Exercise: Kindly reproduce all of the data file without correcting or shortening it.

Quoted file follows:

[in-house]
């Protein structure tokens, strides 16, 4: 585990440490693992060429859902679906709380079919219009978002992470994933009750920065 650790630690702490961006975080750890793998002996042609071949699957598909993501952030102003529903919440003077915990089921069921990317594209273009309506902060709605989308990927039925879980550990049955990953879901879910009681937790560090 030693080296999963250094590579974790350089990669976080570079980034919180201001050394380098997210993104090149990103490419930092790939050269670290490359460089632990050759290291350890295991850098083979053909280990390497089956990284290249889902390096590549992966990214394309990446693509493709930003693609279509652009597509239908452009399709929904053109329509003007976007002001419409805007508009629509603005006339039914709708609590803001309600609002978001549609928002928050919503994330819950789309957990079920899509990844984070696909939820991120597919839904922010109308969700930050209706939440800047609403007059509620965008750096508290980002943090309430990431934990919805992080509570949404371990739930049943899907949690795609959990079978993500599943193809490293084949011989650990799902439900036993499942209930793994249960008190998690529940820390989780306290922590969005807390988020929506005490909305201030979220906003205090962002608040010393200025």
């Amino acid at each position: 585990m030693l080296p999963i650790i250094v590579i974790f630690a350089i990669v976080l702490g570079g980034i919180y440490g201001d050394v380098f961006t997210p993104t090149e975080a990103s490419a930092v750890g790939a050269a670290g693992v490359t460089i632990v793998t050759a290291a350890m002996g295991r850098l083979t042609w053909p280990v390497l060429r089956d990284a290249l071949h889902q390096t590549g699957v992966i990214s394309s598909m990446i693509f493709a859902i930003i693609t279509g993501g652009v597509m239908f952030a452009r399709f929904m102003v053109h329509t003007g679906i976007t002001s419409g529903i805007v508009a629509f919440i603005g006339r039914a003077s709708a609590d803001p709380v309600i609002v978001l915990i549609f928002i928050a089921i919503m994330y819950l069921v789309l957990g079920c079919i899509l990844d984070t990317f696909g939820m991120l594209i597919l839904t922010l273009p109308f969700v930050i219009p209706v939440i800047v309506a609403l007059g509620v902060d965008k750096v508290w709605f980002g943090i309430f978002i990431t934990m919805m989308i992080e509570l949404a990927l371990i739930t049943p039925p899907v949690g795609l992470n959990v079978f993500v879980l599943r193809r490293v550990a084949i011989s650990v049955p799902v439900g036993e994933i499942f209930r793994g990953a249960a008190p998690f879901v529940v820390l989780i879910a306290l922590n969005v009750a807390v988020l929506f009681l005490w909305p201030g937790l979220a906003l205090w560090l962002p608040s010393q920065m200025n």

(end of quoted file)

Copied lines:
[in-house]
């Protein structure tokens, strides 16, 4: 585990440490693992060429859902679906709380079919219009978002992470994933009750920065 650790630690702490961006975080750890793998002996042609071949699957598909993501952030102003529903919440003077915990089921069921990317594209273009309506902060709605989308990927039925879980550990049955990953879901879910009681937790560090 030693080296999963250094590579974790350089990669976080570079980034919180201001050394380098997210993104090149990103490419930092790939050269670290490359460089632990050759290291350890295991850098083979053909280990390497089956990284290249889902390096590549992966990214394309990446693509493709930003693609279509652009597509239908452009399709929904053109329509003007976007002001419409805007508009629509603005006339039914709708609590803001309600609002978001549609928002928050919503994330819950789309957990079920899509990844984070696909939820991120597919839904922010109308969700930050209706939440800047609403007059509620965008750096508290980002943090309430990431934990919805992080509570949404371990739930049943899907949690795609959990079978993500599943193809490293084949011989650990799902439900036993499942209930793994249960008190998690529940820390989780306290922590969005807390988020929506005490909305201030979220906003205090962002608040010393200025």
């Amino acid at each position: 585990m030693l080296p999963i650790i250094v590579i974790f630690a350089i990669v976080l702490g570079g980034i919180y440490g201001d050394v380098f961006t997210p993104t090149e975080a990103s490419a930092v750890g790939a050269a670290g693992v490359t460089i632990v793998t050759a290291a350890m002996g295991r850098l083979t042609w053909p280990v390497l060429r089956d990284a290249l071949h889902q390096t590549g699957v992966i990214s394309s598909m990446i693509f493709a859902i930003i693609t279509g993501g652009v597509m239908f952030a452009r399709f929904m102003v053109h329509t003007g679906i976007t002001s419409g529903i805007v508009a629509f919440i603005g006339r039914a003077s709708a609590d803001p709380v309600i609002v978001l915990i549609f928002i928050a089921i919503m994330y819950l069921v789309l957990g079920c079919i899509l990844d984070t990317f696909g939820m991120l594209i597919l839904t922010l273009p109308f969700v930050i219009p209706v939440i800047v309506a609403l007059g509620v902060d965008k750096v508290w709605f980002g943090i309430f978002i990431t934990m919805m989308i992080e509570l949404a990927l371990i739930t049943p039925p899907v949690g795609l992470n959990v079978f993500v879980l599943r193809r490293v550990a084949i011989s650990v049955p799902v439900g036993e994933i499942f209930r793994g990953a249960a008190p998690f879901v529940v820390l989780i879910a306290l922590n969005v009750a807390v988020l929506f009681l005490w909305p201030g937790l979220a906003l205090w560090l962002p608040s010393q920065m200025n």